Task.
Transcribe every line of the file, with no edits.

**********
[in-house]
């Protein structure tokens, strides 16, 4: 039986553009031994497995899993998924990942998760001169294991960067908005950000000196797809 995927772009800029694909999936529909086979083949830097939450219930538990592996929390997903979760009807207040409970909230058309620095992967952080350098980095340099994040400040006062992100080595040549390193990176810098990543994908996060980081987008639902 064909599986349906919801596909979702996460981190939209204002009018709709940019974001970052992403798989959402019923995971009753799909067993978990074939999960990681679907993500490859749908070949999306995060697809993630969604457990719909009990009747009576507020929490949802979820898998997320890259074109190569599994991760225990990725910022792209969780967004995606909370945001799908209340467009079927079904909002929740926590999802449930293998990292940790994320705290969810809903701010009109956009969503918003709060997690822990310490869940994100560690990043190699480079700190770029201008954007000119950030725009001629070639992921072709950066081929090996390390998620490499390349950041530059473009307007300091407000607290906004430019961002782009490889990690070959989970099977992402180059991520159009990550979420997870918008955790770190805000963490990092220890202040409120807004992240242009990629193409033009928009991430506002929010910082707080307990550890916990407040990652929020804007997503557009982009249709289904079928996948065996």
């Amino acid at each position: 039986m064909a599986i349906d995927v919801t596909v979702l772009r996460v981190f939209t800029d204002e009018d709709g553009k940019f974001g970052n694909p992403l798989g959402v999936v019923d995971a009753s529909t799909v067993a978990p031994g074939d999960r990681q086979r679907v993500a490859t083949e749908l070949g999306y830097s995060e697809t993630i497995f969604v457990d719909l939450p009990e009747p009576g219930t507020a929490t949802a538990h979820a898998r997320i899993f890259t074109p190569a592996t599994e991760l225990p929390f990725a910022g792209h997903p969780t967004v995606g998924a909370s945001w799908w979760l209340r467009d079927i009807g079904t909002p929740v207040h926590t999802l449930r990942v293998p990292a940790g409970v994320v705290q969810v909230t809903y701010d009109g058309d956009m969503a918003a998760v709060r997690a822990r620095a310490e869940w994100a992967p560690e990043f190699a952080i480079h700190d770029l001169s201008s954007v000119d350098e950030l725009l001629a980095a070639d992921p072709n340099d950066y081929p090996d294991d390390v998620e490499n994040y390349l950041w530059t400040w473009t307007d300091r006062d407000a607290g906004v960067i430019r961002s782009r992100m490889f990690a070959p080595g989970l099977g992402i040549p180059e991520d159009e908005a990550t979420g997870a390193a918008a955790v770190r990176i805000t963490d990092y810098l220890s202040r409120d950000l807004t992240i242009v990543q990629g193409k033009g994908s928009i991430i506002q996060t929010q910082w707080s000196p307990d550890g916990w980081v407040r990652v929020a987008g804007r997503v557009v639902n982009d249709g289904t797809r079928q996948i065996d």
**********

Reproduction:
[in-house]
């Protein structure tokens, strides 16, 4: 039986553009031994497995899993998924990942998760001169294991960067908005950000000196797809 995927772009800029694909999936529909086979083949830097939450219930538990592996929390997903979760009807207040409970909230058309620095992967952080350098980095340099994040400040006062992100080595040549390193990176810098990543994908996060980081987008639902 064909599986349906919801596909979702996460981190939209204002009018709709940019974001970052992403798989959402019923995971009753799909067993978990074939999960990681679907993500490859749908070949999306995060697809993630969604457990719909009990009747009576507020929490949802979820898998997320890259074109190569599994991760225990990725910022792209969780967004995606909370945001799908209340467009079927079904909002929740926590999802449930293998990292940790994320705290969810809903701010009109956009969503918003709060997690822990310490869940994100560690990043190699480079700190770029201008954007000119950030725009001629070639992921072709950066081929090996390390998620490499390349950041530059473009307007300091407000607290906004430019961002782009490889990690070959989970099977992402180059991520159009990550979420997870918008955790770190805000963490990092220890202040409120807004992240242009990629193409033009928009991430506002929010910082707080307990550890916990407040990652929020804007997503557009982009249709289904079928996948065996």
């Amino acid at each position: 039986m064909a599986i349906d995927v919801t596909v979702l772009r996460v981190f939209t800029d204002e009018d709709g553009k940019f974001g970052n694909p992403l798989g959402v999936v019923d995971a009753s529909t799909v067993a978990p031994g074939d999960r990681q086979r679907v993500a490859t083949e749908l070949g999306y830097s995060e697809t993630i497995f969604v457990d719909l939450p009990e009747p009576g219930t507020a929490t949802a538990h979820a898998r997320i899993f890259t074109p190569a592996t599994e991760l225990p929390f990725a910022g792209h997903p969780t967004v995606g998924a909370s945001w799908w979760l209340r467009d079927i009807g079904t909002p929740v207040h926590t999802l449930r990942v293998p990292a940790g409970v994320v705290q969810v909230t809903y701010d009109g058309d956009m969503a918003a998760v709060r997690a822990r620095a310490e869940w994100a992967p560690e990043f190699a952080i480079h700190d770029l001169s201008s954007v000119d350098e950030l725009l001629a980095a070639d992921p072709n340099d950066y081929p090996d294991d390390v998620e490499n994040y390349l950041w530059t400040w473009t307007d300091r006062d407000a607290g906004v960067i430019r961002s782009r992100m490889f990690a070959p080595g989970l099977g992402i040549p180059e991520d159009e908005a990550t979420g997870a390193a918008a955790v770190r990176i805000t963490d990092y810098l220890s202040r409120d950000l807004t992240i242009v990543q990629g193409k033009g994908s928009i991430i506002q996060t929010q910082w707080s000196p307990d550890g916990w980081v407040r990652v929020a987008g804007r997503v557009v639902n982009d249709g289904t797809r079928q996948i065996d």